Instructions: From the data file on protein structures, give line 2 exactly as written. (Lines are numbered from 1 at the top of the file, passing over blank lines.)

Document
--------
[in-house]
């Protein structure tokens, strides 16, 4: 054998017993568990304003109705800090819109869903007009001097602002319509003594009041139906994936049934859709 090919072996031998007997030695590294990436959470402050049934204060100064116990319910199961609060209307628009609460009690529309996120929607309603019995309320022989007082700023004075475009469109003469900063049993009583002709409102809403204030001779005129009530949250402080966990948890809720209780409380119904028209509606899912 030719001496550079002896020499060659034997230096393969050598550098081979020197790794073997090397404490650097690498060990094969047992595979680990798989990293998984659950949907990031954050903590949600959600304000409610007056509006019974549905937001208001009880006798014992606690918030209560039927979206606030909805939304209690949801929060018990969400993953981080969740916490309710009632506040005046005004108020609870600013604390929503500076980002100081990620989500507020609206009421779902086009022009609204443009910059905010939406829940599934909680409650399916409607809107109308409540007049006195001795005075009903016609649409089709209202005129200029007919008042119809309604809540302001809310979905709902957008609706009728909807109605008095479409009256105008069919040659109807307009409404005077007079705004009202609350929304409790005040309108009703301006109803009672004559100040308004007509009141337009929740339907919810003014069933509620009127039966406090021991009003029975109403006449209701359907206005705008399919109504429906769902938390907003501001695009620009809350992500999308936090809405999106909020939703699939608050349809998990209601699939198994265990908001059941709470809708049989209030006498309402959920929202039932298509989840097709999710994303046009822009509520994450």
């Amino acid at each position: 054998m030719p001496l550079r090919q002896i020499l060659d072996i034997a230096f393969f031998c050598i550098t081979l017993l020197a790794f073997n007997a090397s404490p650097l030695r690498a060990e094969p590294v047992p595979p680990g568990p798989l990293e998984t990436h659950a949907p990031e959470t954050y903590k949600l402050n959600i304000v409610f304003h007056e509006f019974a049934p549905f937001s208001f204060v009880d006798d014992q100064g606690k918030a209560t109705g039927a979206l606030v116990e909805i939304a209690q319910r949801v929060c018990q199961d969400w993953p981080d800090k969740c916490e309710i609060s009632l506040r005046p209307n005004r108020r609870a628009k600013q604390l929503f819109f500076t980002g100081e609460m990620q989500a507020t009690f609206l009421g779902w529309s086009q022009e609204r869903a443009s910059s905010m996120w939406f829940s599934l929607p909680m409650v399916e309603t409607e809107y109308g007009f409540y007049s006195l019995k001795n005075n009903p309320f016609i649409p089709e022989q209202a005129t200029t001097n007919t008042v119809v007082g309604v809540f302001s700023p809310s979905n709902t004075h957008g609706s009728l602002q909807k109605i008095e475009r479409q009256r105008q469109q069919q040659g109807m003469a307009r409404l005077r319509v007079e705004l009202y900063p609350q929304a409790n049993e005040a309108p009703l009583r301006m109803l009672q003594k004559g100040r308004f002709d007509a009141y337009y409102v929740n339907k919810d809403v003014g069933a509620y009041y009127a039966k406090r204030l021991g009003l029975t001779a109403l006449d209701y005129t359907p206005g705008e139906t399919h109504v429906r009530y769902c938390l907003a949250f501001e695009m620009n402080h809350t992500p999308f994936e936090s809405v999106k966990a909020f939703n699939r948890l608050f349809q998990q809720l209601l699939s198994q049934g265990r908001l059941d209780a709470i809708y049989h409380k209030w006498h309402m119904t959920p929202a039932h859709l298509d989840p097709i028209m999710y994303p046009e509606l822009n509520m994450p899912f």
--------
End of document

């Protein structure tokens, strides 16, 4: 054998017993568990304003109705800090819109869903007009001097602002319509003594009041139906994936049934859709 090919072996031998007997030695590294990436959470402050049934204060100064116990319910199961609060209307628009609460009690529309996120929607309603019995309320022989007082700023004075475009469109003469900063049993009583002709409102809403204030001779005129009530949250402080966990948890809720209780409380119904028209509606899912 030719001496550079002896020499060659034997230096393969050598550098081979020197790794073997090397404490650097690498060990094969047992595979680990798989990293998984659950949907990031954050903590949600959600304000409610007056509006019974549905937001208001009880006798014992606690918030209560039927979206606030909805939304209690949801929060018990969400993953981080969740916490309710009632506040005046005004108020609870600013604390929503500076980002100081990620989500507020609206009421779902086009022009609204443009910059905010939406829940599934909680409650399916409607809107109308409540007049006195001795005075009903016609649409089709209202005129200029007919008042119809309604809540302001809310979905709902957008609706009728909807109605008095479409009256105008069919040659109807307009409404005077007079705004009202609350929304409790005040309108009703301006109803009672004559100040308004007509009141337009929740339907919810003014069933509620009127039966406090021991009003029975109403006449209701359907206005705008399919109504429906769902938390907003501001695009620009809350992500999308936090809405999106909020939703699939608050349809998990209601699939198994265990908001059941709470809708049989209030006498309402959920929202039932298509989840097709999710994303046009822009509520994450």